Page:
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Learning to Fly Green

2 minute read
Adam Smith

Let’s start with an uncomfortable and increasingly important truth: flying is pretty tough on the environment. Sure, today’s aircraft are some 70% more fuel efficient than planes operating in 1970. But passenger numbers are soaring: the industry expects to fly 2.2 billion people this year, 10% more than in 2005. The result? Aviation’s share of global CO2 emissions, now around 2%, is expected to hit 3% by 2050.

Problem is, flying is often the only way to go. Four-fifths of airline-related emissions come from journeys over 1,500 km, for which there’s no real alternative (Moscow to Beijing by bus, anyone?). But if flying simply can’t be avoided, its environmental impact needn’t be a write-off.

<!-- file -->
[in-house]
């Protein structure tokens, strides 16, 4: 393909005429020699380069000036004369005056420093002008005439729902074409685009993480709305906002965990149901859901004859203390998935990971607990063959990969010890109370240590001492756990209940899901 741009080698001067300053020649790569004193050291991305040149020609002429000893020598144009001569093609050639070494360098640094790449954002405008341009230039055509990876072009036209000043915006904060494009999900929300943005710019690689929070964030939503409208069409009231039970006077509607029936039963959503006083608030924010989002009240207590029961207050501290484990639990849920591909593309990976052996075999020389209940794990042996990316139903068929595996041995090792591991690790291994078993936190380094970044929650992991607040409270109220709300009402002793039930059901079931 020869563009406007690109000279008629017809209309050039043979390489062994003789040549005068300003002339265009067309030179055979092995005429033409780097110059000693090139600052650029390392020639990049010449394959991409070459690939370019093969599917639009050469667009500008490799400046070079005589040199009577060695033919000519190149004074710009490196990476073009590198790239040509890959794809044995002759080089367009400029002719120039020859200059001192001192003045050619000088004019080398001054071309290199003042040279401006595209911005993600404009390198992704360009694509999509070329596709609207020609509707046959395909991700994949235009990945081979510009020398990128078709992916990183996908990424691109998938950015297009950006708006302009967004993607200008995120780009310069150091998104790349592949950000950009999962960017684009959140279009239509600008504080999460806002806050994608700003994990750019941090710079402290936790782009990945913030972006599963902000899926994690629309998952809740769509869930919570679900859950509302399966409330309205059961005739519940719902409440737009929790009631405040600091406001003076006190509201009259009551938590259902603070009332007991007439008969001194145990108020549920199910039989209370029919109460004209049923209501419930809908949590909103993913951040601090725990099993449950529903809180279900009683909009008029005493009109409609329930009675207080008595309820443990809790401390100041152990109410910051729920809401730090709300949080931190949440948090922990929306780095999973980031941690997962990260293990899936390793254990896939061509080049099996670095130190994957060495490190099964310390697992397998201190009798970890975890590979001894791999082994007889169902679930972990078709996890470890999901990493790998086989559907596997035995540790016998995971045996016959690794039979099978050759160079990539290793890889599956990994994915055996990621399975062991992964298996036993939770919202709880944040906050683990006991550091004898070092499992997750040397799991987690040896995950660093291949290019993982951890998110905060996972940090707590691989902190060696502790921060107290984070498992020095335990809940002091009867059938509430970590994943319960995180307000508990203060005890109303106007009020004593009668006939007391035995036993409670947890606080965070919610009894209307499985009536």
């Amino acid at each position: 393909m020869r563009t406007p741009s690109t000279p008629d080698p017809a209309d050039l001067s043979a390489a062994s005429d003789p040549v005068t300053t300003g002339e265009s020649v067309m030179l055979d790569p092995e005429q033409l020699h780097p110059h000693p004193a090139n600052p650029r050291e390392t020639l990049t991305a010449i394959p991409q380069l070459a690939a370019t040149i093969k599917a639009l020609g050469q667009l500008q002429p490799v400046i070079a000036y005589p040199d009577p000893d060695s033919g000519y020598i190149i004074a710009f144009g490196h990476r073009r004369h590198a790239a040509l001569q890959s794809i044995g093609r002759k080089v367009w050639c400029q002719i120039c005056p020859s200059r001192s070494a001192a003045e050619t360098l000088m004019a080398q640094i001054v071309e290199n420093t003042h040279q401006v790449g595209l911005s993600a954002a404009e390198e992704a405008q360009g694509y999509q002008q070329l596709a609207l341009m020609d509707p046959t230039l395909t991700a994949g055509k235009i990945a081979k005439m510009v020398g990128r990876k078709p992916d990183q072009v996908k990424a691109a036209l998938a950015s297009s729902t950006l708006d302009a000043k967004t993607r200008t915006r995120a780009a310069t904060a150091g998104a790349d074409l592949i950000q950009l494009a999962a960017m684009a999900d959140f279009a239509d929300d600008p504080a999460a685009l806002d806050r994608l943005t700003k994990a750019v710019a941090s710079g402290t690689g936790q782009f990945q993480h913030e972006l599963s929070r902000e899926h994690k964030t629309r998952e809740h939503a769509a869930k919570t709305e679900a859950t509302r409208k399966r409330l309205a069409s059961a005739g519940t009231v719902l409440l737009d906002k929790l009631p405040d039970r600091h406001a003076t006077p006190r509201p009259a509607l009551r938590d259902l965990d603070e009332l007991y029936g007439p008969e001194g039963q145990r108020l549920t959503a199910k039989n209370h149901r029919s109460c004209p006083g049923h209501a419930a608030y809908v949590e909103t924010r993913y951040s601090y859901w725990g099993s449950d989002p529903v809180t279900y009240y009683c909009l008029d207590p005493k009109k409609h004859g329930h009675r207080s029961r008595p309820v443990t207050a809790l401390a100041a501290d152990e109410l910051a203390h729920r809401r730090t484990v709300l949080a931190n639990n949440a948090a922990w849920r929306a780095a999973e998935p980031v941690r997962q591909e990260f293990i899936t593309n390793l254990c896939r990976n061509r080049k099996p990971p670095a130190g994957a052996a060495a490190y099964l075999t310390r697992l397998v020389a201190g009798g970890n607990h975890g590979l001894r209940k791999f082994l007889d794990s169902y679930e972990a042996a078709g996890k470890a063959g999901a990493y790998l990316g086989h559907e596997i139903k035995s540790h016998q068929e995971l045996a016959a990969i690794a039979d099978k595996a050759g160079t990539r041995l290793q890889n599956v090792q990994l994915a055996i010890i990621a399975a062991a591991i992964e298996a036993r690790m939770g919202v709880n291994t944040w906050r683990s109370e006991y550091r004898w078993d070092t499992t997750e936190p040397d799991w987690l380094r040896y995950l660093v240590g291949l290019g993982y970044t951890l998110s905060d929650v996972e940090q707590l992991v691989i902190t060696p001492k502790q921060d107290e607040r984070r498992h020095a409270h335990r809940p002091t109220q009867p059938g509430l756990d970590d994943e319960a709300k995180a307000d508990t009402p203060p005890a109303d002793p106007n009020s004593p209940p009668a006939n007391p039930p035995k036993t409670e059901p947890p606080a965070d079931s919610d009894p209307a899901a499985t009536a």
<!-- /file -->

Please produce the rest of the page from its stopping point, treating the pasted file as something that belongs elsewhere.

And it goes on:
Consider seating arrangements. “The more people on a plane, the better,” says Gehan Talwatte, managing director of London-based aviation consultancy Ascend. Legroom may be compromised during budget or charter flights, but squeezing more seats on board reduces each flier’s share of an aircraft’s fuel load and greenhouse-gas emissions. While a charter and a scheduled flight each burns around a ton of fuel traveling between London and Malaga, Spain, for example, charter planes can pack in around 16% more seats, lowering the fuel used per passenger by a similar amount.

Find taking connecting flights to be a waste of time? Flying direct is more than just convenient. With the intense fuel burn of take-off and landing cycles generating a big portion of a flight’s emissions, changing planes can worsen an overall journey’s environmental impact. According to Ascend, a direct chartered flight from London to Goa, India—routinely carrying extra seats—can use 60% less fuel per seat than a scheduled service that requires passengers to transfer. So, with guilt alleviated, you’re ready for that vacation: seats aboard charter flights are available from a host of operators (try www.tui.com or www.mytravel.com for more details). Now if only we could just cut delays.

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